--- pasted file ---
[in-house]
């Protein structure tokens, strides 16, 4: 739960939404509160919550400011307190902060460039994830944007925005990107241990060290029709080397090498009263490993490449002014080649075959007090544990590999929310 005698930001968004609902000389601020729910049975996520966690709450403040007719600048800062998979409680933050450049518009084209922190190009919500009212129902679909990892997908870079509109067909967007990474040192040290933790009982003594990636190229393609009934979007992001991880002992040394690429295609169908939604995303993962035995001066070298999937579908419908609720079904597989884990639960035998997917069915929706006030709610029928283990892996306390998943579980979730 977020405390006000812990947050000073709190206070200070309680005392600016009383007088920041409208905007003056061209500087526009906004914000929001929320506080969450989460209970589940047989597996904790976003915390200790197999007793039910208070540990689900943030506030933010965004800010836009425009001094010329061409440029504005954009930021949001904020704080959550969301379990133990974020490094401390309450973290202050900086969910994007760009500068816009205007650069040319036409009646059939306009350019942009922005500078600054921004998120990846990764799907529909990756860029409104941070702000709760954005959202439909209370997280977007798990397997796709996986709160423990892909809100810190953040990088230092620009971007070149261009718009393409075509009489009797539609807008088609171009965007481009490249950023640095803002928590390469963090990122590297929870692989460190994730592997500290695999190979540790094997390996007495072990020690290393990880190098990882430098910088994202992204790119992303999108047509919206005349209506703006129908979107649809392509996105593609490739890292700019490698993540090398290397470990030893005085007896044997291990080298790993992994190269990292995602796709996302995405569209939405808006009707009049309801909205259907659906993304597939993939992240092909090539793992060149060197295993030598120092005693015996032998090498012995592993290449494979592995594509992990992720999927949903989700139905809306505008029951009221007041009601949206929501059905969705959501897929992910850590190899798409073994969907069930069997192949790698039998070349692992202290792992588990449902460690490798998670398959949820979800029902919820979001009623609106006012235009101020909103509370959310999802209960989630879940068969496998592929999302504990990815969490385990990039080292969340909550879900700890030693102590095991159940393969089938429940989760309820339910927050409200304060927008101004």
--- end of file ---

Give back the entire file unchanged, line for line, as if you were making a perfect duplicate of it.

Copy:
[in-house]
């Protein structure tokens, strides 16, 4: 739960939404509160919550400011307190902060460039994830944007925005990107241990060290029709080397090498009263490993490449002014080649075959007090544990590999929310 005698930001968004609902000389601020729910049975996520966690709450403040007719600048800062998979409680933050450049518009084209922190190009919500009212129902679909990892997908870079509109067909967007990474040192040290933790009982003594990636190229393609009934979007992001991880002992040394690429295609169908939604995303993962035995001066070298999937579908419908609720079904597989884990639960035998997917069915929706006030709610029928283990892996306390998943579980979730 977020405390006000812990947050000073709190206070200070309680005392600016009383007088920041409208905007003056061209500087526009906004914000929001929320506080969450989460209970589940047989597996904790976003915390200790197999007793039910208070540990689900943030506030933010965004800010836009425009001094010329061409440029504005954009930021949001904020704080959550969301379990133990974020490094401390309450973290202050900086969910994007760009500068816009205007650069040319036409009646059939306009350019942009922005500078600054921004998120990846990764799907529909990756860029409104941070702000709760954005959202439909209370997280977007798990397997796709996986709160423990892909809100810190953040990088230092620009971007070149261009718009393409075509009489009797539609807008088609171009965007481009490249950023640095803002928590390469963090990122590297929870692989460190994730592997500290695999190979540790094997390996007495072990020690290393990880190098990882430098910088994202992204790119992303999108047509919206005349209506703006129908979107649809392509996105593609490739890292700019490698993540090398290397470990030893005085007896044997291990080298790993992994190269990292995602796709996302995405569209939405808006009707009049309801909205259907659906993304597939993939992240092909090539793992060149060197295993030598120092005693015996032998090498012995592993290449494979592995594509992990992720999927949903989700139905809306505008029951009221007041009601949206929501059905969705959501897929992910850590190899798409073994969907069930069997192949790698039998070349692992202290792992588990449902460690490798998670398959949820979800029902919820979001009623609106006012235009101020909103509370959310999802209960989630879940068969496998592929999302504990990815969490385990990039080292969340909550879900700890030693102590095991159940393969089938429940989760309820339910927050409200304060927008101004």